According to the State of Michigan, the total number of COVID cases in Michigan rose to 44,397, an increase of 447 cases from the previous day. This total was equivalent to 445 cases per 100,000 people (Chart 4) on May 5. The five-day rolling average for the total number of COVID cases (Chart 1) reflects a smoother curve and adjusts for fluctuations in testing and/or the quality of reporting or failure to report. That curve continues to increase, but the number of new COVID cases (Chart 3) identified each day has been slowly decreasing. Note that this five day rolling average causes these daily case and the daily death charts to lag two days behind.
It should be noted that the May 4 data from the State may not be complete. According to the State, there were software issues that kept some backlogged data from being uploaded on May 4. For some counties, total COVID cases reported on May 4 were less that what was reported on May 3. For such instances (Livingston, Macomb and Oakland counties) we kept the May 4 total COVID cases the same as May 3. Additionally, the data uploaded for May 5 contains 18 hours worth of data, as opposed to 24 hours, due to some of the early data being uploaded late on May 4.
Chart 2 reflects the five-day rolling averages at the County level and for the City of Detroit. Although the overall number of COVID cases across the region continues to increase, the rate of increase has been declining. Detroit still has the highest number of reported COVID cases at 9,329 on May 3, with Wayne County following at a reported 7,887 cases. On May 3, the five-day rolling average for the number of COVID cases in Oakland County was 7,491, and Macomb County reported 5,718.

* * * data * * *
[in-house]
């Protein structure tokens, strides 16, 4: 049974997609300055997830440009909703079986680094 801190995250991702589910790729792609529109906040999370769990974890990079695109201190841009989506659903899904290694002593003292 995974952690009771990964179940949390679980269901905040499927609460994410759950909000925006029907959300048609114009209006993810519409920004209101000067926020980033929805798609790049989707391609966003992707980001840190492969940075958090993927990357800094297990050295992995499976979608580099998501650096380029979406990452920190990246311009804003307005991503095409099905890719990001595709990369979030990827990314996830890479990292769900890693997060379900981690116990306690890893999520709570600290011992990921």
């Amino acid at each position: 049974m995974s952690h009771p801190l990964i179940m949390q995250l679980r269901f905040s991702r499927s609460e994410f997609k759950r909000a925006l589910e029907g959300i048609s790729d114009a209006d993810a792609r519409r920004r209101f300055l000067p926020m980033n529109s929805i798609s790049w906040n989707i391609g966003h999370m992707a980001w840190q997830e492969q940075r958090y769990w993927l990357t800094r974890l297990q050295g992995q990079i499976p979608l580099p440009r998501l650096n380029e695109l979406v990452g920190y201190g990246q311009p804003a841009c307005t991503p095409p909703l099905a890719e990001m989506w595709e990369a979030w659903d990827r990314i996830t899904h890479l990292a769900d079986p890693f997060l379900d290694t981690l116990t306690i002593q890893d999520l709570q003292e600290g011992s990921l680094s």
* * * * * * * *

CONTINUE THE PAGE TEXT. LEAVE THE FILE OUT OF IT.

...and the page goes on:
The daily data highlighted in these posts is from Michigan.gov/coronavirus, where data is updated daily at 3 p.m. Historical data were supplied from covidtracking.com, which republishes COVID data from the State.
The City of Detroit had 1,401 COVID cases per 100,000 people on May 5, an increase from 1,397 the day before (Chart 4). This is based upon a reported increase of 30 new cases, bringing the total number of COVID cases in Detroit to 9,424. Wayne County reported 1,184 cases per 100,000 people, and Oakland County had 1,118 cases per 100,000 people. These per capita rates were based upon 7,967 total cases for Wayne and 7,522 for Oakland. Macomb County reported 861 cases per 100,000 people, which is based upon 5,756 cases.
Chart 5 shows that the number of new daily COVID cases has dramatically decreased across the region. On May 5 Detroit reported a rate of 4 new daily COVID cases per 100,000 people, which was equivalent to 30 new cases. Wayne and Macomb counties also reported rates of 4 new daily COVID cases per 100,000 people, with that being equivalent to 47 new cases for Wayne County (the highest in the region) and 33 new cases for Macomb. Oakland County had the lowest per capita rate at 0 new cases per 100,000 people; the County reported 4 new cases on May 5. Monroe County reported the highest per capita rate at 5 new cases per 100,000 people, which was equivalent to 7 new cases.
The State’s per capita rate was 4.4 new cases per 100,000 people, equivalent to 447 new cases.